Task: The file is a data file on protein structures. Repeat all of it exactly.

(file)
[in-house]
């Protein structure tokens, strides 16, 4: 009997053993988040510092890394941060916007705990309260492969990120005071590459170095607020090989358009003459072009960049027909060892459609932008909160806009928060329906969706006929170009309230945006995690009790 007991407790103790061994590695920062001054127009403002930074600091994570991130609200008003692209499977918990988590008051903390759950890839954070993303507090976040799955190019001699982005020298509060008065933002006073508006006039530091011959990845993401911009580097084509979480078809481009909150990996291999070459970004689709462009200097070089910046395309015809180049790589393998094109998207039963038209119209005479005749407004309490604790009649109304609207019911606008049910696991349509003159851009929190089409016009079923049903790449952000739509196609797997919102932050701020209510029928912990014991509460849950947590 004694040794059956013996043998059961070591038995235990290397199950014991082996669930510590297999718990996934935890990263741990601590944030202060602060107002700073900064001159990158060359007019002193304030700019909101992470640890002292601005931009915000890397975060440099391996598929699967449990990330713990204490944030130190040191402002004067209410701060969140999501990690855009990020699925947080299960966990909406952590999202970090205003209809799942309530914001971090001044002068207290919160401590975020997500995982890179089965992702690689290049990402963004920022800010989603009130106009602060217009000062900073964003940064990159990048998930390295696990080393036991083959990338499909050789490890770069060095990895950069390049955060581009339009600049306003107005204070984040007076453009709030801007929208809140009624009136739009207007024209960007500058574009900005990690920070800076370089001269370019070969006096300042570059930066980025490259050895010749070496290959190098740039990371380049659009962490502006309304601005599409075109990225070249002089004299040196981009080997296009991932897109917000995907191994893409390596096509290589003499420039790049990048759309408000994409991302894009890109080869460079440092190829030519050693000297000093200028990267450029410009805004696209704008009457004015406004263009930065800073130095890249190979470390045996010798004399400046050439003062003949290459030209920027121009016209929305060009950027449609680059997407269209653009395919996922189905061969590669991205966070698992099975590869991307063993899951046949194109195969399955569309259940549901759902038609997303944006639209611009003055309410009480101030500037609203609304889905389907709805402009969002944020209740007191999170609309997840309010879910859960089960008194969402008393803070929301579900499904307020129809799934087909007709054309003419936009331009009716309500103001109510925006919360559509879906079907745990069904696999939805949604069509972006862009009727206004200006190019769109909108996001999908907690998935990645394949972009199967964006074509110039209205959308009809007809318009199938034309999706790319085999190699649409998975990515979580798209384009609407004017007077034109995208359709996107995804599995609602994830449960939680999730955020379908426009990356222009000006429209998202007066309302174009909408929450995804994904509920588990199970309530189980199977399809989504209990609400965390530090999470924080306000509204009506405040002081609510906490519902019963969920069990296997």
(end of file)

[in-house]
């Protein structure tokens, strides 16, 4: 009997053993988040510092890394941060916007705990309260492969990120005071590459170095607020090989358009003459072009960049027909060892459609932008909160806009928060329906969706006929170009309230945006995690009790 007991407790103790061994590695920062001054127009403002930074600091994570991130609200008003692209499977918990988590008051903390759950890839954070993303507090976040799955190019001699982005020298509060008065933002006073508006006039530091011959990845993401911009580097084509979480078809481009909150990996291999070459970004689709462009200097070089910046395309015809180049790589393998094109998207039963038209119209005479005749407004309490604790009649109304609207019911606008049910696991349509003159851009929190089409016009079923049903790449952000739509196609797997919102932050701020209510029928912990014991509460849950947590 004694040794059956013996043998059961070591038995235990290397199950014991082996669930510590297999718990996934935890990263741990601590944030202060602060107002700073900064001159990158060359007019002193304030700019909101992470640890002292601005931009915000890397975060440099391996598929699967449990990330713990204490944030130190040191402002004067209410701060969140999501990690855009990020699925947080299960966990909406952590999202970090205003209809799942309530914001971090001044002068207290919160401590975020997500995982890179089965992702690689290049990402963004920022800010989603009130106009602060217009000062900073964003940064990159990048998930390295696990080393036991083959990338499909050789490890770069060095990895950069390049955060581009339009600049306003107005204070984040007076453009709030801007929208809140009624009136739009207007024209960007500058574009900005990690920070800076370089001269370019070969006096300042570059930066980025490259050895010749070496290959190098740039990371380049659009962490502006309304601005599409075109990225070249002089004299040196981009080997296009991932897109917000995907191994893409390596096509290589003499420039790049990048759309408000994409991302894009890109080869460079440092190829030519050693000297000093200028990267450029410009805004696209704008009457004015406004263009930065800073130095890249190979470390045996010798004399400046050439003062003949290459030209920027121009016209929305060009950027449609680059997407269209653009395919996922189905061969590669991205966070698992099975590869991307063993899951046949194109195969399955569309259940549901759902038609997303944006639209611009003055309410009480101030500037609203609304889905389907709805402009969002944020209740007191999170609309997840309010879910859960089960008194969402008393803070929301579900499904307020129809799934087909007709054309003419936009331009009716309500103001109510925006919360559509879906079907745990069904696999939805949604069509972006862009009727206004200006190019769109909108996001999908907690998935990645394949972009199967964006074509110039209205959308009809007809318009199938034309999706790319085999190699649409998975990515979580798209384009609407004017007077034109995208359709996107995804599995609602994830449960939680999730955020379908426009990356222009000006429209998202007066309302174009909408929450995804994904509920588990199970309530189980199977399809989504209990609400965390530090999470924080306000509204009506405040002081609510906490519902019963969920069990296997």